But yeah, for EDC, you’re not going to be nesting a cup with it if you’re actually using it daily, and the Klean Kanteen looks like—I’ve never owned one—it would fit some cupholders or an outside backpack pocket, while also blending better in a professional setting.

    • 3

      If you are using your single walled canteen to boil water in, just know that it will change it’s appearance. First off it will get a bunch of black fire soot on the outside, and the more heating and cooling cycles it goes through will change the color of the metal. Just don’t take your spouse’s nice EDC bottle out camping and expect to bring it back to them in the same condition.

      After my camping trips, I take a green scotch brite pad, warm water, and dish soap and clean off all the soot. Over time it changed the color and is now a darker gray. I wanted to see if I could get it all the way clean and back to it’s original color so I used some fine steel wool and scrubbed until it was bright and shiny again. 

      If you don’t have a wide mouth canteen and can’t get down into the bottom to clean it, invest in a bottle brush! You’ll thank me later.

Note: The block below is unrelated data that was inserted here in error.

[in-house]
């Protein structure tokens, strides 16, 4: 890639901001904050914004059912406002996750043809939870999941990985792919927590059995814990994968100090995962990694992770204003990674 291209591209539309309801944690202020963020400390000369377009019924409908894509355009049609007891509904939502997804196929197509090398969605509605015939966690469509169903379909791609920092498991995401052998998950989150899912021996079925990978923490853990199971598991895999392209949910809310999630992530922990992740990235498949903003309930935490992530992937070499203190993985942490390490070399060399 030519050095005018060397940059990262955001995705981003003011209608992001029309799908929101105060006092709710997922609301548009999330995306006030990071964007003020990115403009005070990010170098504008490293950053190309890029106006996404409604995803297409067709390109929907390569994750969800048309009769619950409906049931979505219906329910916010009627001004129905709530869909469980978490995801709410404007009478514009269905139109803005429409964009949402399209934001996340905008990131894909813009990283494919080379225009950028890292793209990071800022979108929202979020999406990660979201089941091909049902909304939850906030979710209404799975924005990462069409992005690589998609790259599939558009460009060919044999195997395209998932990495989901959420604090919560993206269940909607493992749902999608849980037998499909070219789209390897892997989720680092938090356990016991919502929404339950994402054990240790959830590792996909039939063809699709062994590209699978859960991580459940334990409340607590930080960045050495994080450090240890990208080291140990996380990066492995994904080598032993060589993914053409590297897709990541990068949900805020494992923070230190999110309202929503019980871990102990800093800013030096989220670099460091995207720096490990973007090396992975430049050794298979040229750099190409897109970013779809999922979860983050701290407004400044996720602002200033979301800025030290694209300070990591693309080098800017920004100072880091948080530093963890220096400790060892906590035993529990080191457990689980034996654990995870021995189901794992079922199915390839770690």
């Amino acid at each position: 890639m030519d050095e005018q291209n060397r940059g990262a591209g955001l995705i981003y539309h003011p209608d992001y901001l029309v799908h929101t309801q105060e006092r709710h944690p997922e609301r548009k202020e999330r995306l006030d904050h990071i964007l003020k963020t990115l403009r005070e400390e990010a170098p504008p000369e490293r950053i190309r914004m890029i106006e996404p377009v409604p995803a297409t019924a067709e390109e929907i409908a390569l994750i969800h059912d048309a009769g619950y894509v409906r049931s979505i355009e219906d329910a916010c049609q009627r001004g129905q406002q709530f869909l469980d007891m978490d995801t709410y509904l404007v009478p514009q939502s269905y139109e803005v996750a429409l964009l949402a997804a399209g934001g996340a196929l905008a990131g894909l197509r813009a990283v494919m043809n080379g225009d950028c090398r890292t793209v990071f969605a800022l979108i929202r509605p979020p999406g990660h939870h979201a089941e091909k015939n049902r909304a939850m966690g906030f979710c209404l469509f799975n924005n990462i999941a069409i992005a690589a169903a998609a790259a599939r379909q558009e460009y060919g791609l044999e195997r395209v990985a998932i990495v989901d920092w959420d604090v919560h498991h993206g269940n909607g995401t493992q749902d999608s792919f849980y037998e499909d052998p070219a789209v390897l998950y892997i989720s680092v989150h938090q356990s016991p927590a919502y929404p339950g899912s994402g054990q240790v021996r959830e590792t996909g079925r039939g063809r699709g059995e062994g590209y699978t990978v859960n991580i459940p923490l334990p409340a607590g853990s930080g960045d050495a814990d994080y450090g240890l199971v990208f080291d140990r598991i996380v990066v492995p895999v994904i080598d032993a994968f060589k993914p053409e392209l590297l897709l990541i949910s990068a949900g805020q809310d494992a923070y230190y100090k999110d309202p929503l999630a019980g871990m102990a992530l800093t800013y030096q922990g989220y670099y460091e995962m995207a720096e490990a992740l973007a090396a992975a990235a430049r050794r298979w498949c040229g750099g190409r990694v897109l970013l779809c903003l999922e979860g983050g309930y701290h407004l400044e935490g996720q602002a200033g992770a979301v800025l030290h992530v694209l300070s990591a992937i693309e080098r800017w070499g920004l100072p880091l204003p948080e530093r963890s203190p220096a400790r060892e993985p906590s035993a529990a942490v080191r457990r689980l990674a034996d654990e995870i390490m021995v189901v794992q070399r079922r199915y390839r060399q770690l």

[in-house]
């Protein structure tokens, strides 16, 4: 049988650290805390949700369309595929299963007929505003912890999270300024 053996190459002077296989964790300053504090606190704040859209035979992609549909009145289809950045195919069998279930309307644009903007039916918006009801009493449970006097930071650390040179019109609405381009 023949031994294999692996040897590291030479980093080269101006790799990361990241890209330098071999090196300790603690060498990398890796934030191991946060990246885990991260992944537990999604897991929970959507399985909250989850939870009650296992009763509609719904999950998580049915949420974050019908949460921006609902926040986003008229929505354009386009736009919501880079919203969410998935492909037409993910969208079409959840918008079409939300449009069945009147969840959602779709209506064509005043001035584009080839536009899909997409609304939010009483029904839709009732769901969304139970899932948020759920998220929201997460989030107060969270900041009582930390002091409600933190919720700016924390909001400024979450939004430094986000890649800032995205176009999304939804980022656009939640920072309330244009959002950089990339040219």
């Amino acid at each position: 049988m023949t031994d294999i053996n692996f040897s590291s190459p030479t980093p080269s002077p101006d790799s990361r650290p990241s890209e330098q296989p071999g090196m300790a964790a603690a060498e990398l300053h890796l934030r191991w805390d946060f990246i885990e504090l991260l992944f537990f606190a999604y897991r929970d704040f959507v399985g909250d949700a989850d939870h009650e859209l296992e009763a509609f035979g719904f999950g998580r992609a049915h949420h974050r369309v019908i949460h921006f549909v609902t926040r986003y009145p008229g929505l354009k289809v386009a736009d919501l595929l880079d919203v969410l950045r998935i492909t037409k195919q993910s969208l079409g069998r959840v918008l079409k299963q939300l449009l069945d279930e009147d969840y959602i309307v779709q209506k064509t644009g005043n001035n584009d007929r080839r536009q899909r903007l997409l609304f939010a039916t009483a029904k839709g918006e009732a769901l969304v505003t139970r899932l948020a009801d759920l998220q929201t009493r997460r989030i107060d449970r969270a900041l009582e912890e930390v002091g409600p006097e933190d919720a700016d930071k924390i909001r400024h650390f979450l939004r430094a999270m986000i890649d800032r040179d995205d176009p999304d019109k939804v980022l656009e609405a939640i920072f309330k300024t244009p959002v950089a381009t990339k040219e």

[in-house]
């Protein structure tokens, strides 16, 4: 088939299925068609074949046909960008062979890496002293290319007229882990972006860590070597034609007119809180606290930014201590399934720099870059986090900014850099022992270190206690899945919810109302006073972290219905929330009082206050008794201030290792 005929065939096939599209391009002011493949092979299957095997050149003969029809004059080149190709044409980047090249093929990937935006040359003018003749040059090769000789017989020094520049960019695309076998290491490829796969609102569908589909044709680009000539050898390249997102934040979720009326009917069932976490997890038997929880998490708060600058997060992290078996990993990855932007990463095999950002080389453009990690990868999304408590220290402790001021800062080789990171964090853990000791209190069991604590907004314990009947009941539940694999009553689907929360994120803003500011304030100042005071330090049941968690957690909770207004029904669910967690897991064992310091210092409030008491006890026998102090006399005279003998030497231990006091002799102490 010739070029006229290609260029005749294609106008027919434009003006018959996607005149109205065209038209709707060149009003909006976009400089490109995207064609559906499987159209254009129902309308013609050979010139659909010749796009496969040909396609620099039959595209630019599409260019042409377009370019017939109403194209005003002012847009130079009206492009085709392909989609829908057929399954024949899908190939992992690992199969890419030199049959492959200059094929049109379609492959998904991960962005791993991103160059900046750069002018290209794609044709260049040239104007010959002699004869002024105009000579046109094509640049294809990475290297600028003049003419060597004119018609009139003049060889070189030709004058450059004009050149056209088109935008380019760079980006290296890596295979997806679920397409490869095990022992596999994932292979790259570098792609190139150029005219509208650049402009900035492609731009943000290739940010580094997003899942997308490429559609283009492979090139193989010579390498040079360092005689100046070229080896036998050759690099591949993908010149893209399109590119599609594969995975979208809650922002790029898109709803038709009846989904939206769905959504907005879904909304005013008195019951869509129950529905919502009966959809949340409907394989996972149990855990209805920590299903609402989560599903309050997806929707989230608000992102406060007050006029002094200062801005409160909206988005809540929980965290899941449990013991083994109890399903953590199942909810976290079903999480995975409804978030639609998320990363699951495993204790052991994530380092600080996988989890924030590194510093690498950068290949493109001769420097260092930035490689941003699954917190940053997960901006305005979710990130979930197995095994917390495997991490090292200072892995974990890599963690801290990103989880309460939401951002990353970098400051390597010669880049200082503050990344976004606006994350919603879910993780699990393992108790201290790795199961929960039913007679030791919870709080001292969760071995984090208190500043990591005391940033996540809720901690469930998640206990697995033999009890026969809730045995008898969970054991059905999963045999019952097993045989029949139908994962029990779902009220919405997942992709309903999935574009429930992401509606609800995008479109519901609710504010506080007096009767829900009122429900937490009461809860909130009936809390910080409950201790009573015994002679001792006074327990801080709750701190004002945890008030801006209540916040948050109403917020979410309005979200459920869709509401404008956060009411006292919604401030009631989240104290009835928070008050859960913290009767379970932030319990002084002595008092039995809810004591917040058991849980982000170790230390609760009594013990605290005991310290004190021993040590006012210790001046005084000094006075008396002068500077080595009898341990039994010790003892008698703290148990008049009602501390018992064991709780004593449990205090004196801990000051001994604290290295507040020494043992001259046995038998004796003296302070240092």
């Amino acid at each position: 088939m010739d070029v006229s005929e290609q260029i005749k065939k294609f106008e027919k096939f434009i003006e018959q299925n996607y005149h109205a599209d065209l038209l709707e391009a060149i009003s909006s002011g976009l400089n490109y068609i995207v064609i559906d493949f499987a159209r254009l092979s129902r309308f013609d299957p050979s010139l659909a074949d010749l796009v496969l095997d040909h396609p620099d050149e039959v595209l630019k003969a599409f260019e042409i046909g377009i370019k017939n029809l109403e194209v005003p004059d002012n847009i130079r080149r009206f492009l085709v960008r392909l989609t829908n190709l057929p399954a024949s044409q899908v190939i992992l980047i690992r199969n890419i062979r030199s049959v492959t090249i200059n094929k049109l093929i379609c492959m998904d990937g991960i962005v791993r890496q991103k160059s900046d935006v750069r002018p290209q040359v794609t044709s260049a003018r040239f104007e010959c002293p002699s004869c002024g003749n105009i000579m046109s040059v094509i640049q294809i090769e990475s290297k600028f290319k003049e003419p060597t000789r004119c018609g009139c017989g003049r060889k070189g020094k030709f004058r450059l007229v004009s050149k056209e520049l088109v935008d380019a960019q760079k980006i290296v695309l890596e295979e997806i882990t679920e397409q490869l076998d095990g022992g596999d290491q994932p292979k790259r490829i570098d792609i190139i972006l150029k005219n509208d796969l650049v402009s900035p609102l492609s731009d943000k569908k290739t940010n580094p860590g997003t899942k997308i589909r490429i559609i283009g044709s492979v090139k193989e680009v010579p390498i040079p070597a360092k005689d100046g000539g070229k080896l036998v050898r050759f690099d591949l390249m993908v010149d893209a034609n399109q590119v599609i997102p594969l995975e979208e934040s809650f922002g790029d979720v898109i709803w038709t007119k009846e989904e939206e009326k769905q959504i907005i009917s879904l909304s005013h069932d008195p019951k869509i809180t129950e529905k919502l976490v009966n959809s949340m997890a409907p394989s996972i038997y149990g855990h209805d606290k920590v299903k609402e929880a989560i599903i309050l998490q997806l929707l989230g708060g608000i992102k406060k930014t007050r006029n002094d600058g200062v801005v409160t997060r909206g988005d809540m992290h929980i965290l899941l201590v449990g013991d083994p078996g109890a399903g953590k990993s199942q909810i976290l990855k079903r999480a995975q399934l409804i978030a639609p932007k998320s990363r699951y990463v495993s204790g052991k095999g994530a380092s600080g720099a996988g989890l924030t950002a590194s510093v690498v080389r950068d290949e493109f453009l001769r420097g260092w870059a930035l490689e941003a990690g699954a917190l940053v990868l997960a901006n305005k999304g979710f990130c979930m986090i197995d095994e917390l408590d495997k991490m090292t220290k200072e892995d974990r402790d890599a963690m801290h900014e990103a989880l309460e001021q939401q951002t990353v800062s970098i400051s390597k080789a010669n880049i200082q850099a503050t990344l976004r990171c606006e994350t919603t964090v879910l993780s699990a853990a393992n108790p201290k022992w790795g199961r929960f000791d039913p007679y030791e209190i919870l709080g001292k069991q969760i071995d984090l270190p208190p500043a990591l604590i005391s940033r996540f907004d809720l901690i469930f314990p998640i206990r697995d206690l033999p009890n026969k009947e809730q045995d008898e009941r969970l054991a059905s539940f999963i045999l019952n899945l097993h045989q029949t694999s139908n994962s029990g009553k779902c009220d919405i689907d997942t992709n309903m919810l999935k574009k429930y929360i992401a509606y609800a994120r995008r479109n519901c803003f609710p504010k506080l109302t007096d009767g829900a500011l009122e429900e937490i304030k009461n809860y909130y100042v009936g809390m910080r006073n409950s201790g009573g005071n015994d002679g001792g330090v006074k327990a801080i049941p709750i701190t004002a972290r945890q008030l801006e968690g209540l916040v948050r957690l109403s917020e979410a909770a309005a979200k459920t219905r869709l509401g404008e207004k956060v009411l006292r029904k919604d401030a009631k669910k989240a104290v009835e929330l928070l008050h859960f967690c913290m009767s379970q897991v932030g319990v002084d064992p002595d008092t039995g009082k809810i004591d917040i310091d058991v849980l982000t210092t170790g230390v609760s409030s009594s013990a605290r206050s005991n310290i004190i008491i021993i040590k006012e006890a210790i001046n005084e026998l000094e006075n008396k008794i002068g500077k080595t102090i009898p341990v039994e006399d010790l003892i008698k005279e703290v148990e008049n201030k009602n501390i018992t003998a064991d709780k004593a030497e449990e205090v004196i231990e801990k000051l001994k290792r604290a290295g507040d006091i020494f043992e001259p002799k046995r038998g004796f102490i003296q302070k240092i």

• 2

      I happened upon a tiny (literally) prep while shopping for (yet another) Klean Kanteen water bottle: The Klean Kanteen BABY bottle. Yep, you read that right.  A baby bottle.  

      I recently had to go on an unexpected international trip and the “regular” 27 oz bottle just takes too much space in my bag. Plus I really want two separate bottles – one for coffee/tea, and one for just water.  I consulted with customer service and they have assured me that the 9 oz baby bottle works with the wide loop cap (not the “TK” one), so I’ve ordered several.  That way I can better distribute the water weight in my carryon bag and have my coffee/tea and drink it too!  I’ll just have to throw out the “baby” tops, since I have no use for them.  

      Keep in mind that this is a single walled bottle – which is why I wanted it – so you should put a sock or some other cloth over it for hot drinks to prevent burning your hand. And of course you have to go through TSA with the bottles empty and refill on the other side (most airports now have refilling stations).  

      I love that I’ll now have both a “big” bottle that I can use for carrying beverages or for cooking if needed (no cap, of course), and a small one.  When I travel I also tuck tea bags, sweetener, and a few packets of (gasp) instant coffee into my travel cup.  It’s amazing how many travel misadventures are more tolerable with a nice hot cup of caffeine.  

      • 2

        Thanks for sharing your find! I EDC a 14oz canteen and like the smaller size. I can refill it often in my daily life so I don’t need much bigger then this. 

        Space is at a premium when flying, and it is important to stay hydrated. I also like your tip of slipping a sock over a hot bottle!